The pandemic that has gripped the world since 2020 has opened the floodgates not only for new social structures and dynamics, but also linguistics. I stumbled on a BBC article yesterday on something referred to nowadays as coronasomnia – or insomnia triggered by the disrupted routines, worries and insecurities related to COVID-19. I can certainly relate to this and the article hit a raw nerve within me.

I am an extremely light sleeper as it is, and with all the things I have gone through in the past four years, a peaceful and uninterrupted sleep through the night is a luxury I no longer enjoy. On the nights that I manage to snap up three hours in one go I am grateful already, waking up to answer the call of nature and then returning to bed with the greatest of hopes that I can sleep another two hours. You have no idea how much I envy anyone who can sleep through the night!

When the pandemic broke out, disrupted all our lives and turned everything upside down, I felt robbed of even more sleep. My friends and relatives living in other time zones will attest that I respond to text messages at the oddest times (for my time zone), and believe me when I tell you that I would really and truly rather be sleeping soundly, but I can’t. I am grateful for recently having discovered essential oils, which have managed to grant me two additional hours of sleep at night, but I am far from obtaining the recommended seven hours for fully recharging. Seven hours! Good heavens, I don’t even remember when the last time I slept that long. You would have to sedate me for that.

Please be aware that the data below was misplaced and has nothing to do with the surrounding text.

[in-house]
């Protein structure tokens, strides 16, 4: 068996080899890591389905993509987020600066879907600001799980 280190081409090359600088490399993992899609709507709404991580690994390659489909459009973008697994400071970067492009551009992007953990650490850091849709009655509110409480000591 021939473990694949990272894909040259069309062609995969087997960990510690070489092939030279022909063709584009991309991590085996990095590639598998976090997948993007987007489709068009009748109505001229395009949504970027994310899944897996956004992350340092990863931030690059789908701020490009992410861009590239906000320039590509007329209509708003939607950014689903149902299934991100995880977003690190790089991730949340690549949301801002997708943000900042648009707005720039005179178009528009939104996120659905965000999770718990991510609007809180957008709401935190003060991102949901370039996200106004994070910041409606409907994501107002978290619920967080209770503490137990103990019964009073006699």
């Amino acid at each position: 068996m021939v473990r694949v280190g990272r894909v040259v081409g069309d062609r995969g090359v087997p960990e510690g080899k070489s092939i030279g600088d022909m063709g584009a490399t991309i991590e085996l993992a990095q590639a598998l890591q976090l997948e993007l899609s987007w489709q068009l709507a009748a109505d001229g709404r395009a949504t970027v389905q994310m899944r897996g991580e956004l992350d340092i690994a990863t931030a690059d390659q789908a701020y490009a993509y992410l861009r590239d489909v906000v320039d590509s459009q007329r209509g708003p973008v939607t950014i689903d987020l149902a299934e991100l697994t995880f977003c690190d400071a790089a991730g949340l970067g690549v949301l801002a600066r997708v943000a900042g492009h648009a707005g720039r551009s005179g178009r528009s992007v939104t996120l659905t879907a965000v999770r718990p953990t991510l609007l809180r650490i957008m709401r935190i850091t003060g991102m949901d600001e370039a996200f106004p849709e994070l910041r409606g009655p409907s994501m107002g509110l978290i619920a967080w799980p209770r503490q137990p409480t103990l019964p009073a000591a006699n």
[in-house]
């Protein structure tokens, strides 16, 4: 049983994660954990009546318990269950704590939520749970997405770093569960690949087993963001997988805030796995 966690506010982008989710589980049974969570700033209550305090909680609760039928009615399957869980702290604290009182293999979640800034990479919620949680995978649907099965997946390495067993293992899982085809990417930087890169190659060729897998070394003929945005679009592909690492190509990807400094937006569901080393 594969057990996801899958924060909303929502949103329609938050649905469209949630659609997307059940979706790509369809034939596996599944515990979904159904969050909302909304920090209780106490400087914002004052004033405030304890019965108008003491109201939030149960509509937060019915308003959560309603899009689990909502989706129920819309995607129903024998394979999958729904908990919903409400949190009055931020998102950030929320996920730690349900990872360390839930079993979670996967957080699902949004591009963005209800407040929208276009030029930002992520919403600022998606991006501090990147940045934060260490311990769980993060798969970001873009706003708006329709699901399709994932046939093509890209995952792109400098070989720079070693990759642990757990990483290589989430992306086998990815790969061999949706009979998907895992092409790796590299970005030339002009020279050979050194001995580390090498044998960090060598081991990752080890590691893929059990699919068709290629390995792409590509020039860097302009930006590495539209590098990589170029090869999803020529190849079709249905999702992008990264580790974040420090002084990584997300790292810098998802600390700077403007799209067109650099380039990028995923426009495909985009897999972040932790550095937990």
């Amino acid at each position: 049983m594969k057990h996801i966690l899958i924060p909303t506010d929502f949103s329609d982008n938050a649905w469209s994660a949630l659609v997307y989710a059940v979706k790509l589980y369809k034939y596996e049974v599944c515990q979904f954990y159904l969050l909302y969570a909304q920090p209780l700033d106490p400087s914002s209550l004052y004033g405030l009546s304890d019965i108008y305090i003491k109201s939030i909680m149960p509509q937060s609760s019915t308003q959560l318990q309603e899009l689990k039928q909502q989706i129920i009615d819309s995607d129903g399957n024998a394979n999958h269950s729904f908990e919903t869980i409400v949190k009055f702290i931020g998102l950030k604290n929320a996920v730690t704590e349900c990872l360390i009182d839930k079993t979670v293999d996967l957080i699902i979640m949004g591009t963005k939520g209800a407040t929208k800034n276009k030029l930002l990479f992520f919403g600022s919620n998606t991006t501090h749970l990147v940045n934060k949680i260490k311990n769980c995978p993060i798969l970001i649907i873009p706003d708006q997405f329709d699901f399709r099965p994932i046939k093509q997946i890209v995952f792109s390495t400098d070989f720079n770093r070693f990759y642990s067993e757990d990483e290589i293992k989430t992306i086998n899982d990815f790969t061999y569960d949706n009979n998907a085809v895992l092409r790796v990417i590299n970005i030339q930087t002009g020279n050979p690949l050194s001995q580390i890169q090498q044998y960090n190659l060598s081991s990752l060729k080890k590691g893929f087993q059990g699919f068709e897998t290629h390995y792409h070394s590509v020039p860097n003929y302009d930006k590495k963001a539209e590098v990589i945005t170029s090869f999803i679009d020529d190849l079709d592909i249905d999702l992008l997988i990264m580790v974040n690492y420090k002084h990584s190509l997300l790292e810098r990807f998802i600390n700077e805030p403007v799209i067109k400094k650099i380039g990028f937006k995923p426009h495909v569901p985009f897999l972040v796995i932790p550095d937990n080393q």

My insomnia has been building up over the years, beginning in 2013 after Daddy had is his first stroke. That is when my shuttling between Bangkok and Manila began, and then carrying the burden of financial and administrative responsibility of his, and eventually Mommy’s medical conditions, which I am still carrying to this day. Being an only child had many advantages growing up, but countless were the times I wished for siblings to share the load with. Having had sole power of attorney for both my parents and making all the decisions on my own was scary but also painful. Is is any wonder, then, that I have insomnia? I can’t even argue that insomnia is a side-effect of divorce or separation, because it began long before that!

Going through divorce, migrating to Germany and absorbing all the misfortunes of my life and as a mother just made my insomnia more acute. It felt as though I plunged right into the deep end of the ocean without any diving gear and I am constantly gasping and grasping. I have come to terms with everything I have lost over the years, and wholeheartedly embrace my new life with all its speed bumps, twists and turns, but the one thing I feel truly cheated and robbed of which I resent, is sleep. I want my zzzzzs back!

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